HSRP Setup

I have a 4506 Core Switch that also acts as my network router.  I want to setup HSRP with a 3560 switch at an offsite location.  During the setup do I manually copy the routes from the 4506 to the 3560 or will HSRP do this after it is setup?

Thanks for your help.
JFSpicolyAsked:
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Don JohnstonInstructorCommented:
Are you setting up HSRP to operate? Or are you trying to have a device that you can swap out with?

If it's the former, both routers have to share a common network that they provide gateway services for. Does this offsite location meet that requirement?  If so, the routes may be specific to the device. Meaning that you wouldn't necessarily be able to simply copy the routes from the HSRP peer.

If it's the later, then yes. You can most likely copy the routes from the existing router.  Assuming they are static routes.
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JFSpicolyAuthor Commented:
We are directly connected to the offsite location via fiber so the 3560 is on the same network as the 4506.  I am trying to setup a DR solution in case some type of disaster takes the 4506 out of service.  If that happens, I would need the 3560 to take over the routing and keep the network functioning.  

The routes on the 4506 are static and there are currently no routes on the 3560.   Will HSRP copy the routes to the 3560 or do I need to do it manually?
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mikebernhardtCommented:
HSRP and routes have nothing to do with each other, other than the next hop of a static route might be a HSRP address. And any static routes on the 4506 and 3560 would not have a next hop of their own HSRP addresses. So you have to copy over any routing you need to do.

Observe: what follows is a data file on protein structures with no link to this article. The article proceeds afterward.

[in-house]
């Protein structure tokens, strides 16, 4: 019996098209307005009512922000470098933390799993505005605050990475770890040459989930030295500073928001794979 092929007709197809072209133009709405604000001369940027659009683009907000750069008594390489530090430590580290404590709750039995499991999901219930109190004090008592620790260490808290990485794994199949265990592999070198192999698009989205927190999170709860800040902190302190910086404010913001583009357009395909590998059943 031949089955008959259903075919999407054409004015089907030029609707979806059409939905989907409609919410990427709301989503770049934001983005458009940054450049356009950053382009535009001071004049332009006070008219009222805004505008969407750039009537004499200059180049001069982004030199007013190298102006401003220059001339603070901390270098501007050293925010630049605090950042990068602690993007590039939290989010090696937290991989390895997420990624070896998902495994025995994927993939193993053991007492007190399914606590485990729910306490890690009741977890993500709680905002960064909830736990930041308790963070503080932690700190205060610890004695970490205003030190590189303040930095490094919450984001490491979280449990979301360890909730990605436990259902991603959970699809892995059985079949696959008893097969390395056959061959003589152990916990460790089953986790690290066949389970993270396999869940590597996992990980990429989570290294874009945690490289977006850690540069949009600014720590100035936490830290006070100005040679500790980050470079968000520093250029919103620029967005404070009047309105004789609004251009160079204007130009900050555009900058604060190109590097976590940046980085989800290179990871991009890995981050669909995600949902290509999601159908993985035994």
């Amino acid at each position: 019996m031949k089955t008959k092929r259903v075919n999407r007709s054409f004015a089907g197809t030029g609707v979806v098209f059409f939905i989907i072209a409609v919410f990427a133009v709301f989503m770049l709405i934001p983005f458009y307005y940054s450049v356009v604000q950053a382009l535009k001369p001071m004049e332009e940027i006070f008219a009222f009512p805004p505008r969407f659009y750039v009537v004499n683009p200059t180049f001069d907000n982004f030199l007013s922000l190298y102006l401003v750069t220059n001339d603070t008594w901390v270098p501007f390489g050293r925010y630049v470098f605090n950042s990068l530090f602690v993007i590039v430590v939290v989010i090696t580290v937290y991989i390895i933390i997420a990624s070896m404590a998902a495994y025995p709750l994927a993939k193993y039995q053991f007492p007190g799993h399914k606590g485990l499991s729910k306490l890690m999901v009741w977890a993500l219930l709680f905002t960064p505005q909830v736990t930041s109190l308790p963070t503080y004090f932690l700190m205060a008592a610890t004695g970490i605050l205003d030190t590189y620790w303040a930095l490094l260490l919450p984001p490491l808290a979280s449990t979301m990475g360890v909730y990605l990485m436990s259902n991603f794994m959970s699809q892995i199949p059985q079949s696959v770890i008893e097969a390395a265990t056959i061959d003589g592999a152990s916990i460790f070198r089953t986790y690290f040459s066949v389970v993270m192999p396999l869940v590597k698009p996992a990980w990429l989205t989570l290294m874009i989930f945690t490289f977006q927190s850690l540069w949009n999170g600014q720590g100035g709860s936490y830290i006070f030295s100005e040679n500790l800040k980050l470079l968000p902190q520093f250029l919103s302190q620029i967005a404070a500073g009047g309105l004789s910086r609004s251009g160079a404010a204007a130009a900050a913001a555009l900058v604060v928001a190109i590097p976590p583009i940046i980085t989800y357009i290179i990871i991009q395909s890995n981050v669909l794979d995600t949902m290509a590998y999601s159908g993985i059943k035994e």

Also if you have other routers pointing to the 4506 with static routes, and they connect on the same LAN that the 4506 and 3560 share, then you will need to make sure that their configured next hop is updated to be the HSRP address. Then they should auto-fail to the 3560 if the 4506 goes down.
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Don JohnstonInstructorCommented:
We are directly connected to the offsite location via fiber so the 3560 is on the same network as the 4506.
That may not the same thing.   The primary function of HSRP is to provide first hop redundancy. Or put another way; redundant default gateway function.  So are the hosts at one site on the same network (broadcast domain) as the 3560 at the other site (or vice-versa)?  If they are not, then HSRP probably isn't going to be any benefit.

I am trying to setup a DR solution in case some type of disaster takes the 4506 out of service.
Is the 3560 or 4506 required in order for traffic to cross the link which connects the sites?

Will HSRP copy the routes to the 3560 or do I need to do it manually?
Like Mike said, routes and HSRP are independent of each other. But if the route that the 4506 uses is the same route that the 3560 would use, then it's possible that they would have the same routes.  But you would have to manually create them as that's not the job of HSRP.

It would really help to see the topology you've got as there are a few gray areas as to what you have.
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JFSpicolyAuthor Commented: